Install

Get the latest updates as we post them — right on your browser

. Last Updated: 07/27/2016

Reforms That Corrupted Russia

To Our Readers

Has something you've read here startled you? Are you angry, excited, puzzled or pleased? Do you have ideas to improve our coverage?
Then please write to us.
All we ask is that you include your full name, the name of the city from which you are writing and a contact telephone number in case we need to get in touch.
We look forward to hearing from you.

Email the Opinion Page Editor



The judicial assault against Yukos has raised widespread international concern about the arbitrary power of the Russian state. But this apparently new confrontation between business and the state is only one in a much wider range of problems rooted in the reforms of the mid-1990s.

In those years two Marxist dogmas, albeit disguised in liberal phraseology, still shaped economic policy. The first was that the primary accumulation of capital is always a crime. The second was that the structure of property ownership and the market automatically creates adequate political superstructures. The prevailing conviction among the reformers was that it was unimportant how and to whom property was distributed, as long as it passed from the state into private hands. The market would readjust everything. They were wrong: The institutions necessary for the development of an effective market economy do not evolve by themselves.

Russia lacks an independent judicial system. It has neither an independent parliament nor independent national mass media. Electoral procedures and results are heavily influenced by the government machine. The secret services and law enforcement agencies are exempt from public control.

United Russia, the party at the center of the Kremlin-engineered majority coalition in parliament, is not a political party in the true sense of the word. Rather than existing to further a particular set of values, it was established simply as an instrument for carrying out the Kremlin's orders. The mid-1990s reforms also produced one of the other peculiarities of Russian public life: the coalescence of business and government. Cynicism, selfishness and mistakes made by the authors of the reforms led to the formation of a semicriminal oligarchic capitalist system, which has poisoned business and political life. If a businessman tries to become independent or proclaim his own political ambitions, the authorities use an obedient law enforcement system to fish for wrongdoings related to the 1990s privatizations.

It is high time to tackle this problem. Dismantling the oligarchic system is essential. But there are limits to how this should be done. Government-imposed revision of the results of privatization is out of the question. That way, only the owners' names would change, not the system of relations between business and government. Besides the oligarchs and the state, there is a "third force" of people who enjoyed influence in the power structures of Soviet days and believe they were deprived of their share in the 1990s. They are trying to influence President Vladimir Putin to redistribute property by administrative fiat. Such a move would lead to a clash with the present proprietors and undermine confidence in property rights in Russia. Dismantling the current system must not destroy confidence in Putin's reforms and deter international investors.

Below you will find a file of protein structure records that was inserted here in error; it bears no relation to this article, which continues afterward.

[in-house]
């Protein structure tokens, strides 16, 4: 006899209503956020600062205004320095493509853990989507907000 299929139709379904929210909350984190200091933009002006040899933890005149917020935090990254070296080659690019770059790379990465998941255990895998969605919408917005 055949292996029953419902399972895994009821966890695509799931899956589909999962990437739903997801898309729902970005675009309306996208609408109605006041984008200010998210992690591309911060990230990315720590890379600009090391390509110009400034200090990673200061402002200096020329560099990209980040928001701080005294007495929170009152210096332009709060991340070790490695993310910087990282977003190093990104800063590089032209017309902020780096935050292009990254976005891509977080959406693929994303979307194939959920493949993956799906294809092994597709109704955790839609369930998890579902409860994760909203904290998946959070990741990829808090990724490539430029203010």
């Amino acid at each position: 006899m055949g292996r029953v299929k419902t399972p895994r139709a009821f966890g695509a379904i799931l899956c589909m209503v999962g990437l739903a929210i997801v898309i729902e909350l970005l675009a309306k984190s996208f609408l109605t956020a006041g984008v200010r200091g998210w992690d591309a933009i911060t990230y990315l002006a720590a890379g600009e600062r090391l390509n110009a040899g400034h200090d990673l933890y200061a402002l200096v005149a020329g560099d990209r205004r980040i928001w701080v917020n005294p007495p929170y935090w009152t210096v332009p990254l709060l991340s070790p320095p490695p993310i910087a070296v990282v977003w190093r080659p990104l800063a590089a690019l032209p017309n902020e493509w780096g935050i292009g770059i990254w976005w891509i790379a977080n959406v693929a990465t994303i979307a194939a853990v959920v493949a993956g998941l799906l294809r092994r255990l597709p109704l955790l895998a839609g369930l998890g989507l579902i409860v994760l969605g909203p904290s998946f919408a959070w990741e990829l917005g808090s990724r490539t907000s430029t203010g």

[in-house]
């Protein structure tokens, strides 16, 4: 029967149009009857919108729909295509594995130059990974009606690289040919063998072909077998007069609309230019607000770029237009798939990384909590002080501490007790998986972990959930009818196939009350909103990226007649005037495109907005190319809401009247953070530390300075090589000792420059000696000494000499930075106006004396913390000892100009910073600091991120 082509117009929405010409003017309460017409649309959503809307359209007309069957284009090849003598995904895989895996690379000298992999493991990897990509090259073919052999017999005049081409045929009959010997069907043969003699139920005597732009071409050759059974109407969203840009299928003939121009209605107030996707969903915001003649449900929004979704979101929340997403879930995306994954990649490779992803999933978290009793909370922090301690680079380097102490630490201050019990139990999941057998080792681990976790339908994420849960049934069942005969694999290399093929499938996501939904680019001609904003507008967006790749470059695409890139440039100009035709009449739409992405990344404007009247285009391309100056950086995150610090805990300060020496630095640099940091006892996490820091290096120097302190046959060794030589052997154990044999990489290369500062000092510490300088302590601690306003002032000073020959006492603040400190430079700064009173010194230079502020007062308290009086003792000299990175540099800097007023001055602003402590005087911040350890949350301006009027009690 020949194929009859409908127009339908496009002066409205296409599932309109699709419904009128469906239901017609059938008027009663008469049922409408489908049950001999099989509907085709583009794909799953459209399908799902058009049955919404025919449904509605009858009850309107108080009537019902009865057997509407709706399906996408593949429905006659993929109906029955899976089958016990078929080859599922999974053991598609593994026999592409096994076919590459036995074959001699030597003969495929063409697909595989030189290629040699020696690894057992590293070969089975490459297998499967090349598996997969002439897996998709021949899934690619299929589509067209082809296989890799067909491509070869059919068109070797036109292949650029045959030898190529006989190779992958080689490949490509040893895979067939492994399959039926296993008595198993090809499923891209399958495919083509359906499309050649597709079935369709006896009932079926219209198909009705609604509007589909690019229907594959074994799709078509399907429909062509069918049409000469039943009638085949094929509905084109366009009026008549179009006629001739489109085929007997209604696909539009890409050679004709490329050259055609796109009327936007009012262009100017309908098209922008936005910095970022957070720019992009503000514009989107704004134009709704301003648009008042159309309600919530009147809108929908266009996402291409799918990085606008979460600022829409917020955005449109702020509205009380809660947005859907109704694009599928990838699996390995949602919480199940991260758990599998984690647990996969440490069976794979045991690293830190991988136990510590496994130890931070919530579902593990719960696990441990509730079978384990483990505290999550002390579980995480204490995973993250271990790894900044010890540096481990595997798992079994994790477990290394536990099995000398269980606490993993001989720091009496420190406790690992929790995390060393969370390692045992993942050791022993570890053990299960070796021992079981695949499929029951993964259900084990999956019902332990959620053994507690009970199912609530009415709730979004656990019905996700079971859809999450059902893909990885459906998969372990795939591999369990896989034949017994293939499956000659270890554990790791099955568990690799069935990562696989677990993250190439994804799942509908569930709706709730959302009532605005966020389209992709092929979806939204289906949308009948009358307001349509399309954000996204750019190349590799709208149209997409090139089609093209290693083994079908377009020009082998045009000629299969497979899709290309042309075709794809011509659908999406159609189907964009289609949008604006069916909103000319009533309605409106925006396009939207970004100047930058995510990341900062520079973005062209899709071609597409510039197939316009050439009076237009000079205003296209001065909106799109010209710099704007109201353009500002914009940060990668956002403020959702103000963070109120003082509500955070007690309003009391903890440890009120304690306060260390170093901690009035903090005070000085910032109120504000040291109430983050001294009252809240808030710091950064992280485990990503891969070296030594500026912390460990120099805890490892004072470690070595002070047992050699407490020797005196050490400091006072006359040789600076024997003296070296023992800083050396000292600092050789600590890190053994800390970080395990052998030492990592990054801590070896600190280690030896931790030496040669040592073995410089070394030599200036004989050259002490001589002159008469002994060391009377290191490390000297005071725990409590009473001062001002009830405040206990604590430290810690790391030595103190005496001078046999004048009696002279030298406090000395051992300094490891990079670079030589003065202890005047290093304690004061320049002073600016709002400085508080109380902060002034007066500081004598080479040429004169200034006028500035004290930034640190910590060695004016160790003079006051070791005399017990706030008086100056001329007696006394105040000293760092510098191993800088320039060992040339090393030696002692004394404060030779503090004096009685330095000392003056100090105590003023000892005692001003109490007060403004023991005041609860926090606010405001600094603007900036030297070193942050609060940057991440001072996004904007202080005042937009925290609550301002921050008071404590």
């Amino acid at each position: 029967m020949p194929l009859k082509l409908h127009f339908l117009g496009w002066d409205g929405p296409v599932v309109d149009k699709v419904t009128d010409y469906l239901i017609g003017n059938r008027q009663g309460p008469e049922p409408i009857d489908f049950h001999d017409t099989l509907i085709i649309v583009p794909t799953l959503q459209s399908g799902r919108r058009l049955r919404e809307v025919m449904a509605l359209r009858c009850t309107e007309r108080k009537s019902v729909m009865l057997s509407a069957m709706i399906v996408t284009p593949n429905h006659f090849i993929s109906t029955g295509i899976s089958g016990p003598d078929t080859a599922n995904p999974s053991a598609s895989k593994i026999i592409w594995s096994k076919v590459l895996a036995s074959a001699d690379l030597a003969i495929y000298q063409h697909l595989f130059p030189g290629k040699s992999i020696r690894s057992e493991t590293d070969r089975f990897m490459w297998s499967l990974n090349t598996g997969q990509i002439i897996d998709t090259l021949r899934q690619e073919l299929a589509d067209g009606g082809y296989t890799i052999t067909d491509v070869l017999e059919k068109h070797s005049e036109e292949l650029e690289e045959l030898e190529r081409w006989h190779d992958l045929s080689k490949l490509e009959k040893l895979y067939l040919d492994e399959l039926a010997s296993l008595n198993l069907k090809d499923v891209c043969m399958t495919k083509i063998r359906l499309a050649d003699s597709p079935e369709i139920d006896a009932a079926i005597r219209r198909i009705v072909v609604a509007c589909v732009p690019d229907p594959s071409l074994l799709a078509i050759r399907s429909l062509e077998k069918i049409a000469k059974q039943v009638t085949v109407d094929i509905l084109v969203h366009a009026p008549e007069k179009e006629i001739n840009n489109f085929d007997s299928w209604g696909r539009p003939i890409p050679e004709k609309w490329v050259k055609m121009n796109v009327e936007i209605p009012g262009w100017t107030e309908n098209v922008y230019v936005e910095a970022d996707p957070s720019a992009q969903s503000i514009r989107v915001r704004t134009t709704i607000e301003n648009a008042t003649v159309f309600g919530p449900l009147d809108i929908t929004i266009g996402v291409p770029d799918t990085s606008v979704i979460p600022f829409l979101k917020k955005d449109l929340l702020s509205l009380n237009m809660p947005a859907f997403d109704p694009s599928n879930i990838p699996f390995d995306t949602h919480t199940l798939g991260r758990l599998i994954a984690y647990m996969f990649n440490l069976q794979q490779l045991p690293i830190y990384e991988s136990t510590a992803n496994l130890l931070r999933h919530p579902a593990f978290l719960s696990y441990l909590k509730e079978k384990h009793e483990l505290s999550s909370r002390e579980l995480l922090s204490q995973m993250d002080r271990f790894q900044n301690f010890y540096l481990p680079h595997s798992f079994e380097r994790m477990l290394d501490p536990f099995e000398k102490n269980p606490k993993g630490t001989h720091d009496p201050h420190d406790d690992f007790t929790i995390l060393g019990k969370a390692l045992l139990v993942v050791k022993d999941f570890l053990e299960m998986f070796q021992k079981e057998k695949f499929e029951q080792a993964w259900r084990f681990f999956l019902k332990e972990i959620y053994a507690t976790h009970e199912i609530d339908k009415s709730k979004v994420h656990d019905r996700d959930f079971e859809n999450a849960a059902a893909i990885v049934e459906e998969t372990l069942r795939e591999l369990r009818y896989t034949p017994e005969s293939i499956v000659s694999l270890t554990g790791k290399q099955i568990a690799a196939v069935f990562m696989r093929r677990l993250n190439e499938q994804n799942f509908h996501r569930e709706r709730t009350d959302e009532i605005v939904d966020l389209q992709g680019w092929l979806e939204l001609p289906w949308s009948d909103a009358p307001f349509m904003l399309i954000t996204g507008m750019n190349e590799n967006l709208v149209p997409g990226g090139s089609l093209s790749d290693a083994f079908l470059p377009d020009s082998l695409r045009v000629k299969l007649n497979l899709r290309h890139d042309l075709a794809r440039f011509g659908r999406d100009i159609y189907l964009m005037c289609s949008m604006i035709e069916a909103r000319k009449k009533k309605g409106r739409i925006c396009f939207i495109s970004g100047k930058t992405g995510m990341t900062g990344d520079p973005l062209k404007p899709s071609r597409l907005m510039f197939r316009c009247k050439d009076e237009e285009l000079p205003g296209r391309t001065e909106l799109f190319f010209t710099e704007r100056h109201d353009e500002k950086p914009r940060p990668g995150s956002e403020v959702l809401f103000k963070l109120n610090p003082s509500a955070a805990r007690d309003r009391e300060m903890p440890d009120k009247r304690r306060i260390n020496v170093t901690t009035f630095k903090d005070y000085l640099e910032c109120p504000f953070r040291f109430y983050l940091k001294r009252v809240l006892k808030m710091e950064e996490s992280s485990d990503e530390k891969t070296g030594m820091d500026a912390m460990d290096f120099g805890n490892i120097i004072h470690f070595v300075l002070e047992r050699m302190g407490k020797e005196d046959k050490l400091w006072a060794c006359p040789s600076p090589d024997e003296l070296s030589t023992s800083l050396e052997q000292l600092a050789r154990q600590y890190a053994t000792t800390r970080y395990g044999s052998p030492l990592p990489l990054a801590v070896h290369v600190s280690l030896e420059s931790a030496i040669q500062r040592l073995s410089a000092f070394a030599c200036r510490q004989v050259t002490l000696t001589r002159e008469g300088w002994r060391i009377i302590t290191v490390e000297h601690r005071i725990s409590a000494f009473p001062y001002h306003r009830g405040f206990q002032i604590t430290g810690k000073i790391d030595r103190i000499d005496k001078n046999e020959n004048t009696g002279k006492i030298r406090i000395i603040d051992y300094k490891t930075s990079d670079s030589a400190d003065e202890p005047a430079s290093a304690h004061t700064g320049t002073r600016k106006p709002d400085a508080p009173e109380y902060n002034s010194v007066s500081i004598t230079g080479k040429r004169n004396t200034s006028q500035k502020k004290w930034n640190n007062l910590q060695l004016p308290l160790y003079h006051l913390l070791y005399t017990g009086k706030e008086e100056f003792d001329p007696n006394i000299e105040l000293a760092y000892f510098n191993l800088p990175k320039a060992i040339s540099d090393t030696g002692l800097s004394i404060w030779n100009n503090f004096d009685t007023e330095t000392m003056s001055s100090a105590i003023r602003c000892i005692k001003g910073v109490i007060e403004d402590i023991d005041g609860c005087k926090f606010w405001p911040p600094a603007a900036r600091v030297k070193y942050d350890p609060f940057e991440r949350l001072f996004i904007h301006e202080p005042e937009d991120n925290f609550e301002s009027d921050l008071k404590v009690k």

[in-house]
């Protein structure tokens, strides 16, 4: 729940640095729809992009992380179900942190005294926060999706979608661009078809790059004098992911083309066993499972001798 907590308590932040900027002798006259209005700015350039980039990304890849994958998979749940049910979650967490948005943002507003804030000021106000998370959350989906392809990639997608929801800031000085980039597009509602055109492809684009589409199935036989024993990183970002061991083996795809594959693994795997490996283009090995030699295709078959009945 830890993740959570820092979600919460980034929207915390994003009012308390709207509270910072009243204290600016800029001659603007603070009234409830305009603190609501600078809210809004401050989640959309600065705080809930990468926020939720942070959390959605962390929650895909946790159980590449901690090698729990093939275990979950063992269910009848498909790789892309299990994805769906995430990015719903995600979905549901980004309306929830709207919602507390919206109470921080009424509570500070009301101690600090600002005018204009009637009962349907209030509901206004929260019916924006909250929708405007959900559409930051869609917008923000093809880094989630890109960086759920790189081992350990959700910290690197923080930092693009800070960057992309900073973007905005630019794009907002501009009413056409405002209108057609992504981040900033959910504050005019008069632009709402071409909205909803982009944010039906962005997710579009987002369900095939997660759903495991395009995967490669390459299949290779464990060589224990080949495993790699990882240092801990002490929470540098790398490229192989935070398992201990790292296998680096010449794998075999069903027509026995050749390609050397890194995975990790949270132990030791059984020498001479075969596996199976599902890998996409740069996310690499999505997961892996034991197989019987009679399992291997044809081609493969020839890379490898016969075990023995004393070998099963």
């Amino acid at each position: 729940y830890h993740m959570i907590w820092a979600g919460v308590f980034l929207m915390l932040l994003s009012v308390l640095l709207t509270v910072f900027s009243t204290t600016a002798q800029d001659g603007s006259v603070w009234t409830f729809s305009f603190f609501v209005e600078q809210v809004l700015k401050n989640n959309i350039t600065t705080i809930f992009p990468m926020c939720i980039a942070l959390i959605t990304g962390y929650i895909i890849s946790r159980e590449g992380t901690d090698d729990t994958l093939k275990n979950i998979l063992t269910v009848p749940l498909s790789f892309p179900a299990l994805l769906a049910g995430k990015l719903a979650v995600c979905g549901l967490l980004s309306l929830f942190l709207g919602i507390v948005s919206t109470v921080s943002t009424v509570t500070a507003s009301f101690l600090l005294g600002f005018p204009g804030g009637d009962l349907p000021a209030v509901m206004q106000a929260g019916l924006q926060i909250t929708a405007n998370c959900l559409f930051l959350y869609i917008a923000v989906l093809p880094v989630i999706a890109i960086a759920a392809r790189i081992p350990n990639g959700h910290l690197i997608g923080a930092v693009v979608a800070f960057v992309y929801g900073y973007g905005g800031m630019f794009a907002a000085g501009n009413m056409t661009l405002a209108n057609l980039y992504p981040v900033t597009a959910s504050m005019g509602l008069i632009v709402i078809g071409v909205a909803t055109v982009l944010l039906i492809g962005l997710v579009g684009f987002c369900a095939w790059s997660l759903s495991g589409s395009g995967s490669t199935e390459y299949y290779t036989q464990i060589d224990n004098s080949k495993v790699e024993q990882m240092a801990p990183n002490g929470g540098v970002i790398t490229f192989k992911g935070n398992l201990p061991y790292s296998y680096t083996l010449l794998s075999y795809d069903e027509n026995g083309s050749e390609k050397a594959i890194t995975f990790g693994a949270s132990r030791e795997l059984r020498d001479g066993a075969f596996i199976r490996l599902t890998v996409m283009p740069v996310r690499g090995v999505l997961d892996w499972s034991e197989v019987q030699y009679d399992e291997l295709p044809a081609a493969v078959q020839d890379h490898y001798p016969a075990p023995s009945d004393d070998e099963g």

I suggest a three-part legislative package. First, there should be an amnesty for offenses linked to the privatization process, with the exception of murder and other violent crimes. Second, Russia must adopt regulations to separate business and politics. Financing of political parties is far from transparent. Companies spare no effort to secure parliamentary support through blatant corruption. We need laws on transparent party financing and lobbying.

As a corollary, Russia needs an independent public national television network, to liberate the mass media from oligarch pressure. It might also be useful to limit the rights of those who played a leading role in the mid-1990s privatizations -- both businessmen and politicians -- to participate in political life. A period of, say, 10 years from the enactment of the law might suffice.

Last, Russia needs antimonopoly regulations if its economy is to flourish. Implementing these will require a strong and independent government.

None of this will be easy. But some such legislation is the only alternative to an endless round of Yukos-style scandals, or even more serious power struggles that risk political and economical instability. To preserve a system in which there is no division of power, civil liberties are restricted and property rights are not guaranteed is to prevent Russia ever becoming a fully fledged European nation.

Grigory Yavlinsky is leader of the Yabloko party. He contributed this comment to the Financial Times.